In a warning letter, the FDA showed its dissatisfaction with manufacturing at an Indian API plant in Bangalore for falling short of standards of cleanliness.
The letter was issued to Resonance Laboratories on Feb. 3, after an inspection in May of last year uncovered problems. The FDA posted the letter this week, saying the responses to the corrections the API maker provided to the agency lacked the details needed for the FDA to find them acceptable.
One problem was that the company couldn’t show that the “distilled water” it uses to clean equipment downstream of the purification steps is suitable for use. The FDA raised questions when it found that even after passing through a micrometer filter, distilled water used for cleaning equipment in cleanrooms had “an unacceptable level of bioburden.”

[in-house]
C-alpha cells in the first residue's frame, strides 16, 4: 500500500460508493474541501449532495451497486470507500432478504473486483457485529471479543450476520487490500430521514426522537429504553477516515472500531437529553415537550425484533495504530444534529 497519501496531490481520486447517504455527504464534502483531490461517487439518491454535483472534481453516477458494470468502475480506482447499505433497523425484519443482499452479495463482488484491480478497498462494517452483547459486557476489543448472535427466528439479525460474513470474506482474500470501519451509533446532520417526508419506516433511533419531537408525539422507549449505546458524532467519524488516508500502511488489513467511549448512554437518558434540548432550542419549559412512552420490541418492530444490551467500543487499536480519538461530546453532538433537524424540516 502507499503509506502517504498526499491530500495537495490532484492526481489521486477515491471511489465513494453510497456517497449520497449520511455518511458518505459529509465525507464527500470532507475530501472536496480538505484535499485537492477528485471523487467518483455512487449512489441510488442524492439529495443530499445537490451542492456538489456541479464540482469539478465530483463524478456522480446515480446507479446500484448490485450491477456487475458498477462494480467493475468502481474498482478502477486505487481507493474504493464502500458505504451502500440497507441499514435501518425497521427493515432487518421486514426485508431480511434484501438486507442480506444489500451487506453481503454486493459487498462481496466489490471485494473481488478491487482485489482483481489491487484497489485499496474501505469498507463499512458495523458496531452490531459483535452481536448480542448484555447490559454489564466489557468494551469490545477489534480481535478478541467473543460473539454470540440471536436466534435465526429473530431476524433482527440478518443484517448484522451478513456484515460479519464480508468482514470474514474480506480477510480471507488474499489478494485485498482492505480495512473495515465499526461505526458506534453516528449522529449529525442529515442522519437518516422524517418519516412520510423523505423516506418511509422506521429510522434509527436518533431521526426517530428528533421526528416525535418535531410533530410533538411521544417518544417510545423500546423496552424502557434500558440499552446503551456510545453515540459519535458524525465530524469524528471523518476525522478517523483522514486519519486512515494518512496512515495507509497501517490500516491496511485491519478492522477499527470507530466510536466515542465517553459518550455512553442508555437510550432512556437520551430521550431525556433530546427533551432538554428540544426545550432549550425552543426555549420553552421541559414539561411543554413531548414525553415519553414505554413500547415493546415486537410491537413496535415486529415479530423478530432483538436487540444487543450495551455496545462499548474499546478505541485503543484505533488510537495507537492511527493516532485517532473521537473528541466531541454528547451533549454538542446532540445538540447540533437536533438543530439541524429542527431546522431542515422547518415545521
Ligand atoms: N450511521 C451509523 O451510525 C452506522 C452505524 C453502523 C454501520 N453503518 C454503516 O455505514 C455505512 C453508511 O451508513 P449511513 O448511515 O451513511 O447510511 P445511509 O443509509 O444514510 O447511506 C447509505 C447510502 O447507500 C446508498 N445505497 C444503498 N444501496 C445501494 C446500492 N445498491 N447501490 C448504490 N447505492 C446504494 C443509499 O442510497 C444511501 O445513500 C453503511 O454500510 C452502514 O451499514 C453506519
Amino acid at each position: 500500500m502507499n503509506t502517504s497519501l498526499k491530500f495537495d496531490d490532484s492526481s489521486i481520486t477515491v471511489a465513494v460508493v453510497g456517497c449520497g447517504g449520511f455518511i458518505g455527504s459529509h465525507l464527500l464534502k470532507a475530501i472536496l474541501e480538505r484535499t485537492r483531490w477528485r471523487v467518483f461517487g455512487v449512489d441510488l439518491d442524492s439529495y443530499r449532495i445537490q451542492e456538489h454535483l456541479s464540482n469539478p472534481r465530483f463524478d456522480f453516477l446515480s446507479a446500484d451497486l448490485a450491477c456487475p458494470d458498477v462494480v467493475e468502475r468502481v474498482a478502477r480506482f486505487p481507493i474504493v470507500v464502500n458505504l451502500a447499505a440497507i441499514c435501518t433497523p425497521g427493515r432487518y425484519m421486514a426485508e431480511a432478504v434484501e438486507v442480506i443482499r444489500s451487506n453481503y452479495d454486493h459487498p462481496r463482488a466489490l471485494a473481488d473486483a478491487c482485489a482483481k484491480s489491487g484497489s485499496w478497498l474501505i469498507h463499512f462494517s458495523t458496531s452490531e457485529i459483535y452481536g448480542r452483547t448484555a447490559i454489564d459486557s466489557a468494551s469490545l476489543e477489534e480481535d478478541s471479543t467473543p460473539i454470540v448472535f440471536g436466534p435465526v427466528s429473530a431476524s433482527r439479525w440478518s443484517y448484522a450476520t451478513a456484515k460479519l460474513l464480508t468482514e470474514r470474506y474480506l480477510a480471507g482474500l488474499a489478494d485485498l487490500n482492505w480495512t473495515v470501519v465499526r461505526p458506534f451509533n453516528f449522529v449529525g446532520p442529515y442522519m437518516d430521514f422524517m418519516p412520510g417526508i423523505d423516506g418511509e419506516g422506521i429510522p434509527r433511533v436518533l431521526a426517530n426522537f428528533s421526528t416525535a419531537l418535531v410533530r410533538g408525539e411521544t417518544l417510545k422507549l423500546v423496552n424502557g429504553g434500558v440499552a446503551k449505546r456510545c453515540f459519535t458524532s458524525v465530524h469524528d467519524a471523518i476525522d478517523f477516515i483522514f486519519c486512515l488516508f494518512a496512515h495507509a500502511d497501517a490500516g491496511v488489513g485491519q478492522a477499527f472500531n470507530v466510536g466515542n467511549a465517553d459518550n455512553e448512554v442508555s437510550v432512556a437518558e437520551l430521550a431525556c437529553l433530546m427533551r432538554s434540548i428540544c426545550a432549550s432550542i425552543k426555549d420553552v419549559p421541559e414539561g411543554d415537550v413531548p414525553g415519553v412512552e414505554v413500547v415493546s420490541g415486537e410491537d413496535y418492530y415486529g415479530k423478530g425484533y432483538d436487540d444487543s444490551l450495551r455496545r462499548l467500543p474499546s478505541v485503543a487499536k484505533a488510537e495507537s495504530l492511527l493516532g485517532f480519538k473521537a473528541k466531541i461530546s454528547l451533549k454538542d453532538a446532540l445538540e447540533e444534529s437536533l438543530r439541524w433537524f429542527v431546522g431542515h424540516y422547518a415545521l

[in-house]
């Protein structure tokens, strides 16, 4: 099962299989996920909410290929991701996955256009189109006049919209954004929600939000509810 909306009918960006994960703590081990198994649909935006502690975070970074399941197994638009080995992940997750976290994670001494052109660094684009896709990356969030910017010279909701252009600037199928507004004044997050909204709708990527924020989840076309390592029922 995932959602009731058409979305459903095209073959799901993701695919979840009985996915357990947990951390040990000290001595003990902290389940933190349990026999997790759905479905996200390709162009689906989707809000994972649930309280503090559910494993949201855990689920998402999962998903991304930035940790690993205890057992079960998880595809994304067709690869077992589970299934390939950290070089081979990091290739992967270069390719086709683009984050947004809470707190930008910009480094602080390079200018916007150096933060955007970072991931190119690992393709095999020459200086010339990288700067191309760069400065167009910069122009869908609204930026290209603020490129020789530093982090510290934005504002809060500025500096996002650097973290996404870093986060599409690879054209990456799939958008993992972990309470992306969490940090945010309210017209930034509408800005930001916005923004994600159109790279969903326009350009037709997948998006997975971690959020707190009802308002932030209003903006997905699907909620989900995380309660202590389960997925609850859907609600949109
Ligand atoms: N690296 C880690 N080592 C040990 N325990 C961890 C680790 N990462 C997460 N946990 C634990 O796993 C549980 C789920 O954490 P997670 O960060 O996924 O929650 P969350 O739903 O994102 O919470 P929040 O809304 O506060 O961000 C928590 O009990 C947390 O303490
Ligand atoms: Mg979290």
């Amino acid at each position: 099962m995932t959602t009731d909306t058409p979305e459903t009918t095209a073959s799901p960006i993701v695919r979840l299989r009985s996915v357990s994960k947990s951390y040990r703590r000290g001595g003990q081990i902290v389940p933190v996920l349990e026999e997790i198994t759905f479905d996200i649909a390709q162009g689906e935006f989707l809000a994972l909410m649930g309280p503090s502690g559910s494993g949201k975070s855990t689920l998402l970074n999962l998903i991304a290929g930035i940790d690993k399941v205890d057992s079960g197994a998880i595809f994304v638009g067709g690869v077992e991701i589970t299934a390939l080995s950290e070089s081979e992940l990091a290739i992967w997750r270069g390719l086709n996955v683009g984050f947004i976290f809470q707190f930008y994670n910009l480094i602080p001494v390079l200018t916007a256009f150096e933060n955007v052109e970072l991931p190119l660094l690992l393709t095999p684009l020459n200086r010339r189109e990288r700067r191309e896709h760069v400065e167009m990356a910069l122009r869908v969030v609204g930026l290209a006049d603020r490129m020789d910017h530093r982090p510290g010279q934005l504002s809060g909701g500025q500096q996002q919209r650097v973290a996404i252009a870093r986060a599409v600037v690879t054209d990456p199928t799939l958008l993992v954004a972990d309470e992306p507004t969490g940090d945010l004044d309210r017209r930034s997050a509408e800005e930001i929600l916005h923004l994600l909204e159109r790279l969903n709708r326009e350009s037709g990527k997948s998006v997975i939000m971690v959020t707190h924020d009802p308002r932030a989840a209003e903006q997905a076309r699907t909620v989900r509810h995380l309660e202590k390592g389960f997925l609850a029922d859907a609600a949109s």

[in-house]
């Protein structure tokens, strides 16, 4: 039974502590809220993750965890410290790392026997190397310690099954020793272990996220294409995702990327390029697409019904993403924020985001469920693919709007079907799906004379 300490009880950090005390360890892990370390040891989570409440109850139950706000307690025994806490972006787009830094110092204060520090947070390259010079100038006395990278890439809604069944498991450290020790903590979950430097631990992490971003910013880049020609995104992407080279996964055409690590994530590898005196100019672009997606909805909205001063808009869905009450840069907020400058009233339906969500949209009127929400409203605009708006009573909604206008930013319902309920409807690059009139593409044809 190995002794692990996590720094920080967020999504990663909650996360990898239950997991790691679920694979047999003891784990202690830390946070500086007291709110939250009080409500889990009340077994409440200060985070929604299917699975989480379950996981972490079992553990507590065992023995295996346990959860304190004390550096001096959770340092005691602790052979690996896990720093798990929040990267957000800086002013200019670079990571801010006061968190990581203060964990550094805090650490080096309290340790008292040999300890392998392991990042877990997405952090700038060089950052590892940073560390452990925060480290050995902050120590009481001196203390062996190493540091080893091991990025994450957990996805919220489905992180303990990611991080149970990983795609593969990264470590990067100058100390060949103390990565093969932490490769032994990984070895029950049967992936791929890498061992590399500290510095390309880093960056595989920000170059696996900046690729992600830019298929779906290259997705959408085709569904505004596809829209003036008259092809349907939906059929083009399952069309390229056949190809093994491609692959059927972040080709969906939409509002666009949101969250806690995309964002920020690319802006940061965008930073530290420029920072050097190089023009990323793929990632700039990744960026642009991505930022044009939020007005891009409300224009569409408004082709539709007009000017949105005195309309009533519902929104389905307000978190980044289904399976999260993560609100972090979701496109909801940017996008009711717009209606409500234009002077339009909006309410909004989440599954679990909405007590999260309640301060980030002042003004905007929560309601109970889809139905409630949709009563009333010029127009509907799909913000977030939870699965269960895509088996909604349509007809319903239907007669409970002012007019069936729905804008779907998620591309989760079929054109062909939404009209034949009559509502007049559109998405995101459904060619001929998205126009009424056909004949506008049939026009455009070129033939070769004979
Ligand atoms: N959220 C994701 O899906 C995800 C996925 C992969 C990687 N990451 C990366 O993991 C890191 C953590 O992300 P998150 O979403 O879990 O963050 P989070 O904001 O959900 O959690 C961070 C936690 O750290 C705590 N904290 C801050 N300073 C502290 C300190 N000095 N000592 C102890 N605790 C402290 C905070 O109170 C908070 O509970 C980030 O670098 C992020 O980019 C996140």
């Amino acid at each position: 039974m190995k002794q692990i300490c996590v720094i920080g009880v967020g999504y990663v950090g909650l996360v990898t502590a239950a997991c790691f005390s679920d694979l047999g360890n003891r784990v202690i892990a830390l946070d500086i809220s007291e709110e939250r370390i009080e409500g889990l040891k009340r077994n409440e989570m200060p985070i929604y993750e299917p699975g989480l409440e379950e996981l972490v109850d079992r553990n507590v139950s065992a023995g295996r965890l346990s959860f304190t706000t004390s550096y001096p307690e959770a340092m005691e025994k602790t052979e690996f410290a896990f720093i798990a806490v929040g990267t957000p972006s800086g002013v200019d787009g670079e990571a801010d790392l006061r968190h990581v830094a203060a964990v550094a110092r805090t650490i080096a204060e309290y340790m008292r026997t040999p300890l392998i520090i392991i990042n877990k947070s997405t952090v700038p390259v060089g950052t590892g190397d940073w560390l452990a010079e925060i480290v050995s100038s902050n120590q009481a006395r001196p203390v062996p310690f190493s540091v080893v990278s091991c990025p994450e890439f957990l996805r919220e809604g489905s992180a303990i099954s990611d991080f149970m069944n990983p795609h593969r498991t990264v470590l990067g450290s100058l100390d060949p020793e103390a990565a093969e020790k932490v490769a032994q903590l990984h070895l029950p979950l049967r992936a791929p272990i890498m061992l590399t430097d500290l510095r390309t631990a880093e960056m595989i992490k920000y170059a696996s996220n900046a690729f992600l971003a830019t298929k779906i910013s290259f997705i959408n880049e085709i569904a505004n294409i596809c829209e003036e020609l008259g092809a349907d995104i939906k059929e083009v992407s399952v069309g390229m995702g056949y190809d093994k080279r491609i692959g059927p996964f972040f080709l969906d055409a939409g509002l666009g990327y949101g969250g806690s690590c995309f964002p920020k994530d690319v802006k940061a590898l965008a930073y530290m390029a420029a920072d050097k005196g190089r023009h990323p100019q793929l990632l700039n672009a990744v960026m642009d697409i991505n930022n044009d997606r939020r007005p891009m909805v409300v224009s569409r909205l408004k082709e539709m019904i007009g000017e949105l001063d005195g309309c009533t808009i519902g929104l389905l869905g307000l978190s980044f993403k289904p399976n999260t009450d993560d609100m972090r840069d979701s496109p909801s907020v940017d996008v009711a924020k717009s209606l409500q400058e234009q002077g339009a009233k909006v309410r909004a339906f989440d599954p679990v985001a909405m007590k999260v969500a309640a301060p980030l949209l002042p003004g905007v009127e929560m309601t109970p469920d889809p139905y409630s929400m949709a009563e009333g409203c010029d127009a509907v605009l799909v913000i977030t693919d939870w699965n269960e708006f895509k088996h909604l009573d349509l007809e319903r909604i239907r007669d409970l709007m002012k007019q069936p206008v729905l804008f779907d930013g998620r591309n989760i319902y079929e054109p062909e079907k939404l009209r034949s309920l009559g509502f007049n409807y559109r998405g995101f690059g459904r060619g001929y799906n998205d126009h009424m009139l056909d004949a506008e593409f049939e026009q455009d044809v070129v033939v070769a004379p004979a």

The drugmaker was using the same equipment for the manufacture of different APIs, but tests showed that after equipment was cleaned it often failed the company’s own measures for the residual drug. Instead of finding a better solution to the problem, the company repeated the same process until it reported passing results, the FDA said.
The FDA suggested Resonance hire a consultant to help achieve FDA standards.
Indian plants continue to rack up a significant number of warning letters but not as many as Chinese facilities. A review of the 42 warning letters issued by the FDA’s office of Manufacturing Quality in 2016 showed that Indian-owned facilities were issued nine—including one for a manufacturer in the U.K. owned by India’s Wockhardt, the only company to receive two warning letters last year—while Chinese companies received 14. The FDA focused more of its attention on China, a major supplier of APIs globally.